Everything you need when planing a vacation trip to San Francisco
The Farmont Hotel on Nob Hill


The Mark Hopkins on Nob Hill


The Best Room at the Best Price

If price is no object, have your personal secretary book the penthouse suite in the Fairmont Hotel and enjoy your trip. It is by far San Francisco’s most luxurious hotel suite. And the view is breathtaking. Or so I am told.  At $15,000 per night it is also the city’s most expensive. Perhaps you can negotiate a slightly lower rate, but why demean yourself, why bother – price is no object.


However, if you are not staying there, then it means price is a factor and if it is, why not get the best price for the best room you can? I can’t think of a good reason, so let’s explore the ways of doing so. Keep in mind that prices and conditions are changing all the time as vacancy rates rise and fall with the tides of tourists and conventioneers pouring into and out of the city. It is important to be current, flexible and have more than one trick up your sleeve.


San Francisco Hotels and Motels

San Francisco Map showing Motels and Hotels


A little knowledge of the city is a good thing before booking a hotel or motel. And that knowledge includes knowing that the biggest concentration of hotels is downtown around Union Square and going to the north, up Nob Hill and over towards Chinatown. This is where most of the big five star hotels and most of the quaint (meaning old with no onsite parking) boutique hotels are. This also happens to be where parking is the most difficult and expensive. In terms of price, the biggest drawback of staying in this district if you have a car, is the added expense of parking. For just about the same amount as the big hotels charge extra for parking, you can find a decent motel just a couple of miles outside of the downtown (Union Square) district.


The biggest concentration of motels is along Lombard Street, just south of the Marina District between Van Ness (a major north – south artery) and the Presidio. There is also a cluster of them around Fisherman’s Wharf. They are also scattered along and about Van Ness, particularly just to the east of it, north of the Civic Center. I should explain to those of you not well versed in Americanisms, that the word motel is a blend of motorists’ hotel, and refers to a common type of unpretentious lodging establishment that typically is made up of  a one or two story building with rooms with doors opening out onto a parking lot. It is that parking lot that is the germane part of the definition when considering where to stay in the city with a car. When staying at a motel, it is assumed that parking is free, not a small matter if you have ever had the unpleasant experience of paying from your own pocket an insultingly high parking bill at one of the nicer high rise hotels in downtown San Francisco. True, when you stay in one of the Union Square hotels, you are near the center of the big city action, but if you stay in a hotel along Lombard Street, you are only a block south of Chestnut with all its coffee houses and cozy restaurants, and three blocks north of the Union Street shopping district, where you can also easily find a great little place for breakfast, a fresh ground cup of coffee and the paper.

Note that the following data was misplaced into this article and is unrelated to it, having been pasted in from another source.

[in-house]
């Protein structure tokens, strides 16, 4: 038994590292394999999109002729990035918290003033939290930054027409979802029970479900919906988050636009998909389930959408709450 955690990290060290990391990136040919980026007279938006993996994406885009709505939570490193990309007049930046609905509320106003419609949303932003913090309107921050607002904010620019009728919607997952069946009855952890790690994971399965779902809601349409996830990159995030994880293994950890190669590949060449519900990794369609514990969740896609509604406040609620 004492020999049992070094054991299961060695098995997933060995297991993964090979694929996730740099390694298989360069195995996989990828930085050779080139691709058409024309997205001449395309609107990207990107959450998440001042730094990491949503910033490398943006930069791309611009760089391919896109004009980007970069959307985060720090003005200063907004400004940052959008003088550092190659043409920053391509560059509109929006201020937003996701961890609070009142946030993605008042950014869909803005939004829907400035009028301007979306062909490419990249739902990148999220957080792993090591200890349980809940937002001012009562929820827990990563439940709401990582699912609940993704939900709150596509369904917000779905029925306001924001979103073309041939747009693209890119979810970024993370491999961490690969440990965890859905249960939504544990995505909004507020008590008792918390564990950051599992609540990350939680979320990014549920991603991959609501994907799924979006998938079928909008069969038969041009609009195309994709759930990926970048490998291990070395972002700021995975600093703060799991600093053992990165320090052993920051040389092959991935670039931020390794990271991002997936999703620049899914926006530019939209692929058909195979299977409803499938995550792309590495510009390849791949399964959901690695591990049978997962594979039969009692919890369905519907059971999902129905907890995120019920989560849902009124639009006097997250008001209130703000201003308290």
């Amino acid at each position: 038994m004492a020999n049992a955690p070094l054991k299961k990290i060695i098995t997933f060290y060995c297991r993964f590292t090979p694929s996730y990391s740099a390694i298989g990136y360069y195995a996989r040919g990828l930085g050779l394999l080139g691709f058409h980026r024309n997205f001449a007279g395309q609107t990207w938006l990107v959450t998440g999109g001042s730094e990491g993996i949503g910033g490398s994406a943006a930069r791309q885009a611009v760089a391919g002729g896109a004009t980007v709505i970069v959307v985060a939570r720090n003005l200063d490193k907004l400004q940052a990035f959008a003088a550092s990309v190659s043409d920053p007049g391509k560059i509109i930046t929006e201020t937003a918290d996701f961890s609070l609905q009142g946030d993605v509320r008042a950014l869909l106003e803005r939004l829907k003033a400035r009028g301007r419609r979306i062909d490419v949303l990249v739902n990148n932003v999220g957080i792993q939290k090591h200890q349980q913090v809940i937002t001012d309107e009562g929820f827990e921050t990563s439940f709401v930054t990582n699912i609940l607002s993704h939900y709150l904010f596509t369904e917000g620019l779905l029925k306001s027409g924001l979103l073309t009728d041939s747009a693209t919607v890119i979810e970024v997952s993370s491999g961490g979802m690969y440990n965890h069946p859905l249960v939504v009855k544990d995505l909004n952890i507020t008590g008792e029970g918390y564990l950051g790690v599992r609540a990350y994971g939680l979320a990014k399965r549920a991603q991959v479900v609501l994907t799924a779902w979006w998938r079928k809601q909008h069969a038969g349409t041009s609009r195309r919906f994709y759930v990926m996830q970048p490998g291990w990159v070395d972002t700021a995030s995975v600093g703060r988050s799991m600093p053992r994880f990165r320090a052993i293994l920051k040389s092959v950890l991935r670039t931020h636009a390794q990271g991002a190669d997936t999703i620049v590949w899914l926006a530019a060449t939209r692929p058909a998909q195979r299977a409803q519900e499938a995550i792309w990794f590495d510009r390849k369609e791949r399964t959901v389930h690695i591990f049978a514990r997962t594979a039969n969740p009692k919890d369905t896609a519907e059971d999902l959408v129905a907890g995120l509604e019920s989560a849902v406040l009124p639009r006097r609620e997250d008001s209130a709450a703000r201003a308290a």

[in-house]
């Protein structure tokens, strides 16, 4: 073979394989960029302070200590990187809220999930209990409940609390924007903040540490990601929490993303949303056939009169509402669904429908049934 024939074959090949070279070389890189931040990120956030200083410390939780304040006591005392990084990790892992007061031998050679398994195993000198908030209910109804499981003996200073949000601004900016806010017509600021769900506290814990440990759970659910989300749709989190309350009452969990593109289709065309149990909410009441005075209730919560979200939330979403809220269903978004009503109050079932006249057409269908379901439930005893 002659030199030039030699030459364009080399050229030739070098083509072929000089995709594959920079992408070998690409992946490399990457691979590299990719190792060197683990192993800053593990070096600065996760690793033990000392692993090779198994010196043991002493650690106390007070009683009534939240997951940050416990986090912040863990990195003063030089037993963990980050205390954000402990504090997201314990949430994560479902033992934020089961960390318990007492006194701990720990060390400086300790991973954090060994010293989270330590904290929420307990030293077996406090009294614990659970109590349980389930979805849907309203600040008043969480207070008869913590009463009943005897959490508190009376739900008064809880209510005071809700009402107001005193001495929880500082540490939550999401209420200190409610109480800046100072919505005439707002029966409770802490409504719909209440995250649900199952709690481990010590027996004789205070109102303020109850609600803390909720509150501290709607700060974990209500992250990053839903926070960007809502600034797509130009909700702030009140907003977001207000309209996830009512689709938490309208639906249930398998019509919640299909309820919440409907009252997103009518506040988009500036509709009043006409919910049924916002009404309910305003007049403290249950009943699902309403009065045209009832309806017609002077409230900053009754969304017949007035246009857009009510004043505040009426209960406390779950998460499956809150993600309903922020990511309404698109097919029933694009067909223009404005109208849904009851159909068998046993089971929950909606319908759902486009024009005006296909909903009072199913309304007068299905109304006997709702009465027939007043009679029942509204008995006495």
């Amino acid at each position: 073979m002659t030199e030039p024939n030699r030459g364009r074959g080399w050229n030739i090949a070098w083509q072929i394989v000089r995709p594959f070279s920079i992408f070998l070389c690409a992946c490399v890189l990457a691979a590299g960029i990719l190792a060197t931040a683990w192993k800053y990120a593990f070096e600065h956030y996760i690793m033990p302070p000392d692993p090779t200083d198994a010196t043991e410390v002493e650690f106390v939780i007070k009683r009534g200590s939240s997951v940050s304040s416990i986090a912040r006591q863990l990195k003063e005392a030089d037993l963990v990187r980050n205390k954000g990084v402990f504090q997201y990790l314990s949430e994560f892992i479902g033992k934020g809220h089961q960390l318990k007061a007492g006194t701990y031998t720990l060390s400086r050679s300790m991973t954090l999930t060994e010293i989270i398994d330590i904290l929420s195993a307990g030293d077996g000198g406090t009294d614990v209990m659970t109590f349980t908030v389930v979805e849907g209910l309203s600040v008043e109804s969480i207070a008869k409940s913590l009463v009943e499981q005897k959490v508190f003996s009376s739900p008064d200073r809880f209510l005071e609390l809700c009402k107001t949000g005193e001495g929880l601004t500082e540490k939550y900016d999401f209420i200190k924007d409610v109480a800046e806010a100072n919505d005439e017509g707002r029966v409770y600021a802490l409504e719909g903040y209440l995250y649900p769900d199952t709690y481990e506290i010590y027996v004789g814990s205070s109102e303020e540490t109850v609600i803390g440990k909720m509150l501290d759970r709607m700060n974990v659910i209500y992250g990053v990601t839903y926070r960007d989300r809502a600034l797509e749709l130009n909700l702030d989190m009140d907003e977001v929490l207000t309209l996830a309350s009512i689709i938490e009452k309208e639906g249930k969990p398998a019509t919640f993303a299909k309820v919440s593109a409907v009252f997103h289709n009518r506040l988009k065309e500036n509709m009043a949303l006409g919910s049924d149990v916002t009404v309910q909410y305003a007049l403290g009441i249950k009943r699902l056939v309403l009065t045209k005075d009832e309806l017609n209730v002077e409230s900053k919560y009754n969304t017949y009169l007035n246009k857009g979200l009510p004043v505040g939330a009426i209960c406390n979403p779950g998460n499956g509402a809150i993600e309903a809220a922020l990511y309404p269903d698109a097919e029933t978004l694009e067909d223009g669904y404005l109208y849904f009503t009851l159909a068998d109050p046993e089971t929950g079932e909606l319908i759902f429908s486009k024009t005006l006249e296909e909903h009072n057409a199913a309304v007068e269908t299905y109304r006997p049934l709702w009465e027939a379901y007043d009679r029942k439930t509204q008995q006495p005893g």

If you are traveling by car and not planning on spending the night clubbing, the motels around the airport are not a bad budget choice. The airport is only 13 miles from downtown, which can be traveled in about 15 minutes or so, if you avoid the rush hour traffic. It is often possible to find an amazing bargain (check the discount coupon sites discussed below) out at the airport even when things in town are a little pricier than normal. The food choices around the airiport are mostly of the old time coffee shop variety such as IHOP and Denny’s. Most of the motels include a simple breakfast in the room price so that may not even be a factor. But if it is not included, as it sometimes is not, when you are paying a price slightly higher than what the motel pays the maid to clean up after you. But if you are a hardcore budget traveler, a few minutes of forethought and a stop at a super market will take care of the morning’s nutritional needs.